All About the Job

As commissioner Anthony is responsible for maintaining the town’s 70 lane miles of road and five of the county’s, all of which are paved. That converts into eight plowing routes that take about five hours to complete. In addition, the department is responsible for plowing the Town Hall, Waste Water Treatment Plant, 14 Pump Stations, the Transfer Station and all Town Park roads.

Winters like this past one take a toll on a municipality’s salt and sand supply.

“Our salt shed holds 1,600 tons. Normally, we need between 2,500 to 3,000 tons to get us through the winter. We mix two parts sand to one part salt. We seem to get more bang for our buck that way. The last couple of years since I’ve been here it’s been cold and the salt only works when the sun’s out. Years back salt worked the best because it was warmer.”

In addition to the salt shed, there is a 14,700 sq. ft. building that’s divided into four sections: the Highway and Water departments, maintenance garage and offices. The town also is upgrading its Sewer Treatment Plant, which is expected to be completed by July 2015.

Anthony’s crew of 30 full-time employees helps him serve the town’s 17,000 residents. Administrative staff includes Dan Fiacco, deputy commissioner; and Melissa Nusbaum, secretary to the commissioner. Highway Department employees are Rick Williams (foreman), George Forgea (foreman), Ed Wallace, Vince Memole, Jeff Nestler, Romaine Corellis, D. J. Whitman, Dan Speed, Reggie Bonner and Eric Albert.

Water Department staff includes Tom Kennedy (foreman), Nick Marino, John Herrington, Jason Dambrose, Jim Walsh and Doug Smith. Parks Department employees are Jim Hempstead and Frank Michael. Waste Water Treatment Plant employs George Lovely (foreman), Dave Williams, Jayson Ray, Brian Binck and Mike Brozowski; Transfer Station employs Brian Ginock, Scott Comstock and Matt Defrias; and Michael Donahue is in charge of building maintenance.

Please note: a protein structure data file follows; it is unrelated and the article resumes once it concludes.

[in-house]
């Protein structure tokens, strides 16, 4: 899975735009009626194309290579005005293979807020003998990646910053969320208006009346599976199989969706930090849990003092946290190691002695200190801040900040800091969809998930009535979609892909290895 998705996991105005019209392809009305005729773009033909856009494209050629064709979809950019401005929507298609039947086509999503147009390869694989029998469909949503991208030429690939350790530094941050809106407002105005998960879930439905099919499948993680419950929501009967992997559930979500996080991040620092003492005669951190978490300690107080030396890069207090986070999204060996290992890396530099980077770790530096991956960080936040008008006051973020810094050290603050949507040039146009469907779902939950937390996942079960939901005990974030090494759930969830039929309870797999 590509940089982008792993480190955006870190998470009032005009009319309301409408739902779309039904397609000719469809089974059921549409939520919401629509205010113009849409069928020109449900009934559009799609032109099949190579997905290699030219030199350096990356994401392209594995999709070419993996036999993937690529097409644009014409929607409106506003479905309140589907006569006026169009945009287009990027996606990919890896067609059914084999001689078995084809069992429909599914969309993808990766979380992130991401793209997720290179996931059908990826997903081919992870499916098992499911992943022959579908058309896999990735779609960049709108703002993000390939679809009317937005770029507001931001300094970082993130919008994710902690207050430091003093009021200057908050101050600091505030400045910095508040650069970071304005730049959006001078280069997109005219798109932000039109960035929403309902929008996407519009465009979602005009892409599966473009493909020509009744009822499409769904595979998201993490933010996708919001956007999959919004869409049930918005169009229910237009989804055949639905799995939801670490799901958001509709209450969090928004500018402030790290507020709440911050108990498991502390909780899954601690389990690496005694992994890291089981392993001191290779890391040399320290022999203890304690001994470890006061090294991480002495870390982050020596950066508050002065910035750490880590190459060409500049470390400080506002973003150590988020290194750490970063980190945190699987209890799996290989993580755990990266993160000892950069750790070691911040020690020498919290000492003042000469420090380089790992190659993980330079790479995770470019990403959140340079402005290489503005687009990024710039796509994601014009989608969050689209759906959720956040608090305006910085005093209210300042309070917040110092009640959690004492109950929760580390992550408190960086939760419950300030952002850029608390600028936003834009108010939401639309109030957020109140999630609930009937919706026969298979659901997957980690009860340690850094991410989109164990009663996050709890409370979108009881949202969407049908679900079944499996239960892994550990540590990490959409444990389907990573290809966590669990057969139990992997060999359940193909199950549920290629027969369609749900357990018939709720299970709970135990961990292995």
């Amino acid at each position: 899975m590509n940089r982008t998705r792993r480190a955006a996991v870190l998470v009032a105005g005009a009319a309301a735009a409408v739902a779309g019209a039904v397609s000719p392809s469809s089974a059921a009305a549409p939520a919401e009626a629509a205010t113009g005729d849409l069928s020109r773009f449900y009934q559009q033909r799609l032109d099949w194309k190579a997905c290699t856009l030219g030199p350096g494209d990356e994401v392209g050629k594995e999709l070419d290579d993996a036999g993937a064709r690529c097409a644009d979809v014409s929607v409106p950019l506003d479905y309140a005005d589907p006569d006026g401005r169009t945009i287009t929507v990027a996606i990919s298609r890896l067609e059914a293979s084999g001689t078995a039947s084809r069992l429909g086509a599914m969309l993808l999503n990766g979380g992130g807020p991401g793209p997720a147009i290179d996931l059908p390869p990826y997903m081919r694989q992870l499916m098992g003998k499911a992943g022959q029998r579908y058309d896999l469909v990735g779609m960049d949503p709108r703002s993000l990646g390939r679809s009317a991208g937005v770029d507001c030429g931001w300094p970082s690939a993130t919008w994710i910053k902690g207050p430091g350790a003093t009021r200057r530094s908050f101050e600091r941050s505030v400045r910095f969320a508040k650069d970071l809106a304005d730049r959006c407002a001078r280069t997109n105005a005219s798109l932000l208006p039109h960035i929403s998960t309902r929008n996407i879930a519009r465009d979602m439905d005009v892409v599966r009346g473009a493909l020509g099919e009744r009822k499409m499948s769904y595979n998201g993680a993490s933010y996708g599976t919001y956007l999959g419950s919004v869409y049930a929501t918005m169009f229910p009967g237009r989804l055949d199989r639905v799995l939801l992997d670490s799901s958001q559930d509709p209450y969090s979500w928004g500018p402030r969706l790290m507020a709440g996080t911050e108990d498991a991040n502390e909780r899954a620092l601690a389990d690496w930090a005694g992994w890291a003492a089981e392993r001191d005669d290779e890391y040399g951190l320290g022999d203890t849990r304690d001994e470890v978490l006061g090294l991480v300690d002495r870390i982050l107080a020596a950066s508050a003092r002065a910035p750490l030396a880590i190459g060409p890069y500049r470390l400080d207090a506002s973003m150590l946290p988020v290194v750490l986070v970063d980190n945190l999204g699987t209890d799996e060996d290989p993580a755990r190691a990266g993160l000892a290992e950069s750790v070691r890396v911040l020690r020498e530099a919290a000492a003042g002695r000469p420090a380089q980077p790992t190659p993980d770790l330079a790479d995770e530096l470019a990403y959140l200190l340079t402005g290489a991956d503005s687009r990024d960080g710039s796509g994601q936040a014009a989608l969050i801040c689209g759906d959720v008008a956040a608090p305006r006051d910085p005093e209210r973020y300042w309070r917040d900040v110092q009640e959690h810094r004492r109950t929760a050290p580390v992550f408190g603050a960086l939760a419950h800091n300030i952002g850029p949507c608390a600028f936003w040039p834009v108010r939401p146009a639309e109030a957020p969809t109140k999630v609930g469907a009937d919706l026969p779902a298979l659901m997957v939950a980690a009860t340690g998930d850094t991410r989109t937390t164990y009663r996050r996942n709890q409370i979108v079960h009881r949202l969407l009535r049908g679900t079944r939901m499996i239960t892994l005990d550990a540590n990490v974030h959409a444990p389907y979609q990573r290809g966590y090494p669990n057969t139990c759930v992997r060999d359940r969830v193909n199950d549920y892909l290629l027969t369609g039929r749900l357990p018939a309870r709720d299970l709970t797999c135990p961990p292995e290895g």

Under Anthony’s direction, the town of East Greenbush Public Works Department runs on a total operating budget of $8,112,207 that includes salaries and benefits for employees and an annual CHIPS allocation of $140,000.

To fulfill its responsibilities the county uses an extensive fleet of equipment.

Highway Department:

• 2004 Chevy P/U

• 2007 Chevy P/U

• 2002 Ford F150

• 2002 Ford F450 Dump

• 1999 Chevy Dump

• 1998 Mack Dump/Plow

• 2005 Gradall

• 2004/2006/2007/2012 International Dump/Plow

• 2003 Chevy S-10

• 1997/2001 Mack Dump/Plow

• 1985 Ford Utility Van

• 2003 Ford F250

• 1996/2004 Dump

• 2001 John Deere Loader

• 1991 Chevy Utility

• 1991 John Deere Loader

• 2004 John Deere Mower

• 2007 Chevy C1500 P/U

• 2003 Gehl Skid Steer

• 1986 Ford Dump

• 1986 Mack Race Truck

• 1989/1991 Ford Dump

• 1997 Ford Road Sweeper

• 2003 Bandit Chipper

• 2004 Cat Backhoe

• 1992 Chevy Race Truck

• 2002 Freightliner Boom

Water Department:

• 1997 Dodge P/U

• 2012 Ford P/U

• 2012 Ford F450 Dump

• 2012 Ford F250 Utility

• 2006 Freightliner

• 1990/2003 JCB Backhoe

• 2003 Bobcat Skid Steer

• 1990 Ford Dump

Sewer Department:

• 2003 Ford P/U

• 2007 Chevy P/U

• 2006 Ford TV Van

• 1997 Ford Tank/Jet

• 1990 GMC 7000 Camel

• 2002 Mack Tanker

• 1997 Mack Tractor

Parks Department:

• 1995 Hurst Trailer

• 1992 Krist Utility BK

• 1996 Custom Trailer

Currently, the department has no plans to upgrade its aging equipment.

“That hasn’t been done in years. There was no budget for new equipment when I took over. The town would bond the money if they needed trucks. They didn’t save anything and it’s still like that. We’re trying to get on track where we can save money and upgrade our fleet but once you get behind the eight ball that’s hard to do.